Carson recently spoke at John Piper’s Bethlehem Baptist Church on trends in the church today and briefly reiterated that Christians should be careful not see social concern and the evangelism as antithetical. He said that the two should always be viewed as an inseparable couplet, but that the matters of first importance (delineated ostensibly by Paul in 1 Corinthians 15) must not be assumed or overshadowed. His editorial discussion, I thought, illuminates these thoughts with further clarity and addresses this question with his usual aplomb:
Granted that we ought to be engaged in acts of mercy, what safeguards can be set in place so as to minimize the risk that the deeds of mercy will finally swamp the proclamation of the gospel and the passionate desire to see men and women reconciled to God by faith in Christ Jesus and his atoning death and resurrection?
First, it is helpful to distinguish between the responsibilities of the church qua church and the responsibilities of Christians. Some writers flip back and forth between references to “Christians” and references to “church” as if there is no difference whatsoever. But many Christian thinkers, from Kuyperians to Baptists, have argued that if the church qua church is responsible for some of these substantial works of mercy, such works of mercy ought to come under the leaders of the church. It is very difficult to find any warrant for that step in the New Testament. Even before there were pastors/elders/overseers, the apostles themselves, according to Acts, recognized that they should not be diverted from the ministry of the Word and prayer, even by the inequities of food distribution among the faithful, so they saw to it that others were appointed to tackle the problem. Ministers of the gospel ought so to be teaching the Bible in all its comprehensiveness that they will be raising up believers with many different avenues of service, but they themselves must not become so embroiled in such multiplying ministries that their ministries of evangelism, Bible teaching, making disciples, instructing, baptizing, and the like, somehow get squeezed to the periphery and take on a purely formal veneer.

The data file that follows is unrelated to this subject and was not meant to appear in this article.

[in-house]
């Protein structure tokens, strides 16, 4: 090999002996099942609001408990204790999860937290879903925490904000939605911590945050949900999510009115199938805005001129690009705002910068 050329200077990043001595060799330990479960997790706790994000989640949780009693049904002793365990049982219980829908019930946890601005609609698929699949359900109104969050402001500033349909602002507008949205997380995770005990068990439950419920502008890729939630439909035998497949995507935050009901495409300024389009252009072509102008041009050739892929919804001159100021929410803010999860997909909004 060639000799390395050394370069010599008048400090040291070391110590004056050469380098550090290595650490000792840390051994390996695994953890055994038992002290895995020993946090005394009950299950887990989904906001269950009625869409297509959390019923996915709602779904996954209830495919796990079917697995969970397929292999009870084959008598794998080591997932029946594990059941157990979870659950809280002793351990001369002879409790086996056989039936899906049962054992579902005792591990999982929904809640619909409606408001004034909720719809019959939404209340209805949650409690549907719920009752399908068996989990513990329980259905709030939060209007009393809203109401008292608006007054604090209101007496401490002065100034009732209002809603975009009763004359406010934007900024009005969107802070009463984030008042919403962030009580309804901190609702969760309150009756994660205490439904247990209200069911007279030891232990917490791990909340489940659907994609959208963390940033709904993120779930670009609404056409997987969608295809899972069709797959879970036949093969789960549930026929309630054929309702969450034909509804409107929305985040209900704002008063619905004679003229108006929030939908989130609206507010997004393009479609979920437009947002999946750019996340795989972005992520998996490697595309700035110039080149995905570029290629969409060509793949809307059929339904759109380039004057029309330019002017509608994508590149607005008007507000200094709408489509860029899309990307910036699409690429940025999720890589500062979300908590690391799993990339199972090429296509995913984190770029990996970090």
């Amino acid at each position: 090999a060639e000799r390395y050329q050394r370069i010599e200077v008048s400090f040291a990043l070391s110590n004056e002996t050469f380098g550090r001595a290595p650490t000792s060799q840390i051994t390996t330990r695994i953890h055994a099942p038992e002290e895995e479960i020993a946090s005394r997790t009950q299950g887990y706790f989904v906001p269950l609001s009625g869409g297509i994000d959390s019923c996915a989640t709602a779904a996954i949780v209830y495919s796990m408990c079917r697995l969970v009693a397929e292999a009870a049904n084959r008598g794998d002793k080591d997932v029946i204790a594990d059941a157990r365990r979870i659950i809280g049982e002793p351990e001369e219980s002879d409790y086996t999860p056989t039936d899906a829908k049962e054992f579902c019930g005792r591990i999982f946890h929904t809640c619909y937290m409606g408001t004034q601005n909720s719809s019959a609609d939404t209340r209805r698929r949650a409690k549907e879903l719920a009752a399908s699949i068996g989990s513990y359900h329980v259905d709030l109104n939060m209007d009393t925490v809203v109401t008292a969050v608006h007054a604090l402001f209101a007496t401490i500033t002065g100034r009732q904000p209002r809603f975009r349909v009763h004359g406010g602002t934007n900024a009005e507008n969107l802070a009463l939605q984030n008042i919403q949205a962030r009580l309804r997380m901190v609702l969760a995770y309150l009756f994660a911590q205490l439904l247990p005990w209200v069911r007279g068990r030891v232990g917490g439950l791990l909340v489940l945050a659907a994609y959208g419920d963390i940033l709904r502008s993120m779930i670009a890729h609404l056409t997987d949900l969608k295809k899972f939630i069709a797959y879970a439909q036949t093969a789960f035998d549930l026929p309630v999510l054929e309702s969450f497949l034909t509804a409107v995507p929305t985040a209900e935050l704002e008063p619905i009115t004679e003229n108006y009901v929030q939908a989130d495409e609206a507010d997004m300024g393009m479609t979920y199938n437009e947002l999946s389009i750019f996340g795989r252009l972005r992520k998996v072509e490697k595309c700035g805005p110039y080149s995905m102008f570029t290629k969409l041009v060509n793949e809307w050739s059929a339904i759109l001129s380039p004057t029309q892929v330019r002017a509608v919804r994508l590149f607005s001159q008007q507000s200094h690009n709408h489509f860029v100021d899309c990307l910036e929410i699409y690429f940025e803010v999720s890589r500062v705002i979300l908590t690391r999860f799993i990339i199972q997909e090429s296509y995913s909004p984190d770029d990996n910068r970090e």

Second, one pastor astutely urged, “Preach hell.” Two things follow from this. (1) By adopting this priority we remind ourselves that as Christians we desire to relieve all suffering, from the temporal to the eternal. If we do not maintain such a panoramic vision, the relief of immediate suffering, as important as it is, may so command our focus that we fail to remind ourselves of Jesus’ rhetorical question, “What good will it be for you to gain the whole world yet forfeit your soul?” Read the closing lines of Revelation 14 and Revelation 20 when your vision becomes myopic. (2) As long as you are prepared to plead with men and women to be reconciled to God and to flee the coming wrath, you are preserving something that is central in the Bible, something that is intimately and irrefragably tied to the gospel itself—and those who want to shunt such themes aside and focus only on the relief of present suffering will not want to have much to do with you. Thus you will be free to preach and teach the whole counsel of God and to relieve all suffering, temporal and eternal, without being drawn into endless alliances in which people never focus on anything beyond threescore years and ten.
Themelios is an international journal apart of the Gospel Coalition’s greater umbrella of efforts to network Reformed pastors and theologians and equip other Christians (I recommend their Christ on Campus Initative, which is directed to resourcing student ministry and engaging apologetic issues).